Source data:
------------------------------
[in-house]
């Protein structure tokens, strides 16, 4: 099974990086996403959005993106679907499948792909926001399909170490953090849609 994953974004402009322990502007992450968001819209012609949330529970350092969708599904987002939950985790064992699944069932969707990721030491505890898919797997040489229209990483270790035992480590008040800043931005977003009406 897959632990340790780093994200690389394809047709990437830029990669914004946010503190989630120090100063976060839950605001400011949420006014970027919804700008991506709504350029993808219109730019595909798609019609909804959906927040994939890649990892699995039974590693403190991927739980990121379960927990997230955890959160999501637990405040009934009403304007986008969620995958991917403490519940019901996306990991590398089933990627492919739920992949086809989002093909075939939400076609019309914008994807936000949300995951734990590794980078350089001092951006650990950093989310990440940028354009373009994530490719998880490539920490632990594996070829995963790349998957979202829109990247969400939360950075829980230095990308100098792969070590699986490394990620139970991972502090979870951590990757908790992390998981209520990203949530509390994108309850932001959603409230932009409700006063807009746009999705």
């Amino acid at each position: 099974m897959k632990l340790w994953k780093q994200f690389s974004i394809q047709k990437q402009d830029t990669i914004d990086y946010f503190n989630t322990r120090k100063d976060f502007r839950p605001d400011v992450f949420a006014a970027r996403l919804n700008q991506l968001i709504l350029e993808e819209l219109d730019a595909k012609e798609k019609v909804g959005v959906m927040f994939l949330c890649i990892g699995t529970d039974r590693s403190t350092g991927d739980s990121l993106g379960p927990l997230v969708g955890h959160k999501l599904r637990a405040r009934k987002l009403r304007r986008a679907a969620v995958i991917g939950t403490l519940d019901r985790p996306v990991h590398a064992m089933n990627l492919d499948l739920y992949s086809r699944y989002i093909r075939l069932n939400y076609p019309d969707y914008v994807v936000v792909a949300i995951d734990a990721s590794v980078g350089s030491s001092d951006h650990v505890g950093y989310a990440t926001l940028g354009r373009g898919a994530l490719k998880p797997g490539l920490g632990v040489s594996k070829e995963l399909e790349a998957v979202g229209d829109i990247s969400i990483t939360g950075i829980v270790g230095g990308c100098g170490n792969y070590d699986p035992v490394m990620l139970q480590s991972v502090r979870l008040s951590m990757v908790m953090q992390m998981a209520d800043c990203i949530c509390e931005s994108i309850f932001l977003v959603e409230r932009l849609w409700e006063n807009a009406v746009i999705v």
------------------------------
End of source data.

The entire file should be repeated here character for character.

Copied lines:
[in-house]
């Protein structure tokens, strides 16, 4: 099974990086996403959005993106679907499948792909926001399909170490953090849609 994953974004402009322990502007992450968001819209012609949330529970350092969708599904987002939950985790064992699944069932969707990721030491505890898919797997040489229209990483270790035992480590008040800043931005977003009406 897959632990340790780093994200690389394809047709990437830029990669914004946010503190989630120090100063976060839950605001400011949420006014970027919804700008991506709504350029993808219109730019595909798609019609909804959906927040994939890649990892699995039974590693403190991927739980990121379960927990997230955890959160999501637990405040009934009403304007986008969620995958991917403490519940019901996306990991590398089933990627492919739920992949086809989002093909075939939400076609019309914008994807936000949300995951734990590794980078350089001092951006650990950093989310990440940028354009373009994530490719998880490539920490632990594996070829995963790349998957979202829109990247969400939360950075829980230095990308100098792969070590699986490394990620139970991972502090979870951590990757908790992390998981209520990203949530509390994108309850932001959603409230932009409700006063807009746009999705």
């Amino acid at each position: 099974m897959k632990l340790w994953k780093q994200f690389s974004i394809q047709k990437q402009d830029t990669i914004d990086y946010f503190n989630t322990r120090k100063d976060f502007r839950p605001d400011v992450f949420a006014a970027r996403l919804n700008q991506l968001i709504l350029e993808e819209l219109d730019a595909k012609e798609k019609v909804g959005v959906m927040f994939l949330c890649i990892g699995t529970d039974r590693s403190t350092g991927d739980s990121l993106g379960p927990l997230v969708g955890h959160k999501l599904r637990a405040r009934k987002l009403r304007r986008a679907a969620v995958i991917g939950t403490l519940d019901r985790p996306v990991h590398a064992m089933n990627l492919d499948l739920y992949s086809r699944y989002i093909r075939l069932n939400y076609p019309d969707y914008v994807v936000v792909a949300i995951d734990a990721s590794v980078g350089s030491s001092d951006h650990v505890g950093y989310a990440t926001l940028g354009r373009g898919a994530l490719k998880p797997g490539l920490g632990v040489s594996k070829e995963l399909e790349a998957v979202g229209d829109i990247s969400i990483t939360g950075i829980v270790g230095g990308c100098g170490n792969y070590d699986p035992v490394m990620l139970q480590s991972v502090r979870l008040s951590m990757v908790m953090q992390m998981a209520d800043c990203i949530c509390e931005s994108i309850f932001l977003v959603e409230r932009l849609w409700e006063n807009a009406v746009i999705v």